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Oil prices extend slide in commodities sell-off

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(Credit: Reuters) A man using his mobile phone walks past electronic boards showing the graph of the recent fluctuations of the Japan's Nikkei average (L) and the Japanese yen's exchange rate against the U.S. dollar (top R) outside a brokerage in Tokyo December 24, 2014.Tokyo
January 14
1:20 AM 2015

Oil prices fell more than 1 percent on Wednesday after touching their lowest in nearly six years the previous session, extending losses alongside a sell-off in other commodities.

Commodities came under pressure after the World Bank cut its forecasts for global growth, reinforcing worries of a gloomy economic outlook at a time when oil markets are plagued by oversupply.

"There's clearly a souring of sentiment towards industrial commodities and I think that's spilling over to oil today," said Michael McCarthy, chief strategist at CMC Markets in Sydney.

February Brent crude LCOc1 had dropped 49 cents to $46.10 a barrel by 0509 GMT and West Texas Intermediate crude for February CLc1 was at $45.38, down 52 cents. Copper plunged to 5-1/2 year lows, while gold struggled to hold near a 12-week high on Wednesday.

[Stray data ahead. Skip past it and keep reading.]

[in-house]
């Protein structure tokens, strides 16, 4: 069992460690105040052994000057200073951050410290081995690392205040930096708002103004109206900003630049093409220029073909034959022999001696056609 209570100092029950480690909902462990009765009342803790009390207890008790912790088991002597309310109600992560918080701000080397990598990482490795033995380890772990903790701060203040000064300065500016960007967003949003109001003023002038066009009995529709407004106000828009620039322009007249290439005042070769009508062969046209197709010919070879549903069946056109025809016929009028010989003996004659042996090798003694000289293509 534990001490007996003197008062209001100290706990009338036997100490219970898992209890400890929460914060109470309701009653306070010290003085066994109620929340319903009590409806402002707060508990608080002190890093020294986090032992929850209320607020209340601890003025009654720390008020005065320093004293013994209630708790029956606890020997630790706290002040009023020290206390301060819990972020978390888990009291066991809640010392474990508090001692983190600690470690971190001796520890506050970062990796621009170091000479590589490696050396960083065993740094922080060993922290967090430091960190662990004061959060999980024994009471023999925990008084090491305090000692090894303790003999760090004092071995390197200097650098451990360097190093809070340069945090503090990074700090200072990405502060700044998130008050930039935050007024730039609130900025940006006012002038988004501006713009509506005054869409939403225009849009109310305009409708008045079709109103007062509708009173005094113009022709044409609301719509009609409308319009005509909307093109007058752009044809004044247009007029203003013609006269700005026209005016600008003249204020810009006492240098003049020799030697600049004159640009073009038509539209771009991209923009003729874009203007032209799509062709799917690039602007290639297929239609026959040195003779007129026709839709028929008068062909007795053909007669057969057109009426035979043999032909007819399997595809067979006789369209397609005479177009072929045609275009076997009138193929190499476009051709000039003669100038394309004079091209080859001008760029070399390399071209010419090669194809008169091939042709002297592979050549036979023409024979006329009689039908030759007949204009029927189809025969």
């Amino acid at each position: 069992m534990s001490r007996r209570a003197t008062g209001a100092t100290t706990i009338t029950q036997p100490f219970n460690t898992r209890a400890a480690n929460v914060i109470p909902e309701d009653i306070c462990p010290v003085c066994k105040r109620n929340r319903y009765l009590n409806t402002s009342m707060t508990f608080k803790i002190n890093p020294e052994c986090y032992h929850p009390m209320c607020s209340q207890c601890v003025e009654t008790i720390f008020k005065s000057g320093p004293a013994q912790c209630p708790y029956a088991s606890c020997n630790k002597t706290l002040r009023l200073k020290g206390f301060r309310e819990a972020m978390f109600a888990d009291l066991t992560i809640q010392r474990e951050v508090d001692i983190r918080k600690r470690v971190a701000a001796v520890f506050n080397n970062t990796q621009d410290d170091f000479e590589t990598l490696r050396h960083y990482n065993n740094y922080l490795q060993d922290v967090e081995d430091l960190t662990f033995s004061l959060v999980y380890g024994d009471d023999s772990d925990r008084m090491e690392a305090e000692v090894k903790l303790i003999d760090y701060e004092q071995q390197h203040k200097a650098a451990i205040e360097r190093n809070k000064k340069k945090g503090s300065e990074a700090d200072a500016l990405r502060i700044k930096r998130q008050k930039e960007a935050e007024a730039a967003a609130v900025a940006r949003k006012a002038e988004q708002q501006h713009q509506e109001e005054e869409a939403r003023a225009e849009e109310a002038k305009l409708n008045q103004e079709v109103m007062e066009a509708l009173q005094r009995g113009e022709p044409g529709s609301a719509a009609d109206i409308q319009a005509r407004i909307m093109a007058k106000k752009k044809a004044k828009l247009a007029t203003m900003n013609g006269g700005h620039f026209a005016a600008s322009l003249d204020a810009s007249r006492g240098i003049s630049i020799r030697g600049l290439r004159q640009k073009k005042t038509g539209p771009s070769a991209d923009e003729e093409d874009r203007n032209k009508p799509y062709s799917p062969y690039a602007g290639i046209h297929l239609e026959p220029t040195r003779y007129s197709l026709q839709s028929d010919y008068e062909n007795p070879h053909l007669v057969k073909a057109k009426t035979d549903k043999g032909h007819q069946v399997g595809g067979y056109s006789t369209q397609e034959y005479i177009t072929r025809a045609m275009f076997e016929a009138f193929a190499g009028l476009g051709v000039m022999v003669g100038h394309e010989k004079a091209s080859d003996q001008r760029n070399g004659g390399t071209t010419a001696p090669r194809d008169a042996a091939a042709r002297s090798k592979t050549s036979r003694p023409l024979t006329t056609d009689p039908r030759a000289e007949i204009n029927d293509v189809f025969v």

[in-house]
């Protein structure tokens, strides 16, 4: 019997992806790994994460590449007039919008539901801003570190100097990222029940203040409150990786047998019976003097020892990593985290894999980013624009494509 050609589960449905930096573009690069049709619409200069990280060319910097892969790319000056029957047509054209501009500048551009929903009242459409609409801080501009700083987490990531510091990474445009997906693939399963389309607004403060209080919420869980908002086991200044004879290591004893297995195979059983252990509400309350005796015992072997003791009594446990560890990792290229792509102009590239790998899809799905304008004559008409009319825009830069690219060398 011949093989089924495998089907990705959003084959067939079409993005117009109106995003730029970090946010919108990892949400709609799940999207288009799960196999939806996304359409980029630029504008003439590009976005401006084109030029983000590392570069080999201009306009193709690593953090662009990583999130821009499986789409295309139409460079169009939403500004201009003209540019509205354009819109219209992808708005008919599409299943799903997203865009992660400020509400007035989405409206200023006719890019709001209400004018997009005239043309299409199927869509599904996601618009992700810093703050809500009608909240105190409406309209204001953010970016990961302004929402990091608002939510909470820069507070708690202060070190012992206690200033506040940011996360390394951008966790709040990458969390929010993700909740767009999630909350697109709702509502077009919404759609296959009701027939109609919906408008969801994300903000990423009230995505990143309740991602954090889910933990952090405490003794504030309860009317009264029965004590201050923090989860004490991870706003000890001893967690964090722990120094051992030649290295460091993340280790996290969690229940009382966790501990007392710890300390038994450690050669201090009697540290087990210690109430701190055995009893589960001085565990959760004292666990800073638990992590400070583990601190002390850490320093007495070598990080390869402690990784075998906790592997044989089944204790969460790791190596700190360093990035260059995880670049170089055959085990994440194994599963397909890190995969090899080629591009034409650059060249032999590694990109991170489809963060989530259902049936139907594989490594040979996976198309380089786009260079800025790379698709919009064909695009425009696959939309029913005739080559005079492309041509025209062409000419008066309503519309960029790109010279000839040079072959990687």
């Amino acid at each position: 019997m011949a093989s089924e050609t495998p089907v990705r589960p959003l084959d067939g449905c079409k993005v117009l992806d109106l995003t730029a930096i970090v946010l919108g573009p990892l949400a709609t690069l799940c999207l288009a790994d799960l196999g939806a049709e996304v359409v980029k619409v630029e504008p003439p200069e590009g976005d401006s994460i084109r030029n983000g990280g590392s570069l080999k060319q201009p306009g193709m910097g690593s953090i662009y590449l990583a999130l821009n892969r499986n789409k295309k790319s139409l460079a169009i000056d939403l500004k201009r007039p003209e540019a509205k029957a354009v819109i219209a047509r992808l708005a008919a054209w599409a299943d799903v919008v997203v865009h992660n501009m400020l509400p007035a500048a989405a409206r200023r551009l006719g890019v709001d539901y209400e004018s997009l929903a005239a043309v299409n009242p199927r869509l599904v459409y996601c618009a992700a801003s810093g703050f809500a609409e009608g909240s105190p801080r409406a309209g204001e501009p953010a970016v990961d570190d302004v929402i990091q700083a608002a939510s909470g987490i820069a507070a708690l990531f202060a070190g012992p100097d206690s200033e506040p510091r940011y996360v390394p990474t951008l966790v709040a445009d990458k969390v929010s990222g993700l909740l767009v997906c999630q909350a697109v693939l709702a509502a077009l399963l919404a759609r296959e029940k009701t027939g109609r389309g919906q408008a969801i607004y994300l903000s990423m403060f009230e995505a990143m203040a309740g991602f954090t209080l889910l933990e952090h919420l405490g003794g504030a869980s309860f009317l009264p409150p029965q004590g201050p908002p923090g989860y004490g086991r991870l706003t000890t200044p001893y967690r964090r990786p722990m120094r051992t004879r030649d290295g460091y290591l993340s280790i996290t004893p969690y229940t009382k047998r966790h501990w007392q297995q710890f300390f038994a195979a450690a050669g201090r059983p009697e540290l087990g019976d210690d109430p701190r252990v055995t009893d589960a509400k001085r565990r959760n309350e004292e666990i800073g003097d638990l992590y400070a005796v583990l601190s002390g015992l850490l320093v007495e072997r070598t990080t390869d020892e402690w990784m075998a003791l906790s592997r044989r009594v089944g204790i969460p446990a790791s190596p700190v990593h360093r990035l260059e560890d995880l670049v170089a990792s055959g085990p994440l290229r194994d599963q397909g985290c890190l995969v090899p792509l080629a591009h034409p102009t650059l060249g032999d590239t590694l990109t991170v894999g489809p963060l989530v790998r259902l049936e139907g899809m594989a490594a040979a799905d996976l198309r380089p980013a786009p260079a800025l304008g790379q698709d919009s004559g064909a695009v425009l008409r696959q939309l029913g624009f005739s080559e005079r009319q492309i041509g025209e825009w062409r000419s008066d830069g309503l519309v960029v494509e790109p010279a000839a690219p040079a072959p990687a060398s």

"It's unusual to see the so-called safe-haven assets moving down with industrial commodities," McCarthy said, adding that investors may be selling such assets on bets the European Central Bank could soon launch a new stimulus programme.

"Potentially this selling (in commodities) is now being overdone, but today there's no sign of a turnaround," he said.

Oil tumbled 5 percent on Tuesday, with global benchmark Brent briefly trading at par to U.S. prices for the first time in three months as some traders moved to take advantage of ample U.S. storage space.

Analysts said prices would stay under pressure as oversupply hurts both WTI and Brent, with some traders beginning to book ships for oil storage.

"Our latest forecast calls for Brent oil to average $45 per barrel during 1Q15 (the first quarter of 2015)," Nomura bank said on Wednesday.

Oil storage trends also imply further price falls, with U.S. stocks possibly approaching 80 percent of capacity by the upcoming spring season, according to U.S.-based PIRA Energy Group.

Commercial crude stockpiles in the U.S. rose 3.9 million barrels last week, according to industry group American Petroleum Institute (API). The Energy Information Administration's oil inventory report is due Wednesday at 1530 GMT.

Outside the United States, some of the world's biggest oil traders have booked supertankers to store at least 25 million barrels at sea.

"Once floating storage starts, there is very little support on the downside for Brent spreads," Energy Aspects said.

U.S. crude have been cheaper than Brent since 2010 as logistical constraints and soaring North American shale oil production pulled down prices while the rest of the world market remained more tightly supplied.

But with oil producer club OPEC deciding late last year to maintain its output despite slowing Asian and European economic growth and to defend its market share, including against surging U.S. competition, a glut has also appeared outside the United States, pulling down Brent prices close to U.S. levels.

"The closing gap looks to be solidifying Saudi Arabia's strategy to curb shale production and protect market share," ANZ bank said.

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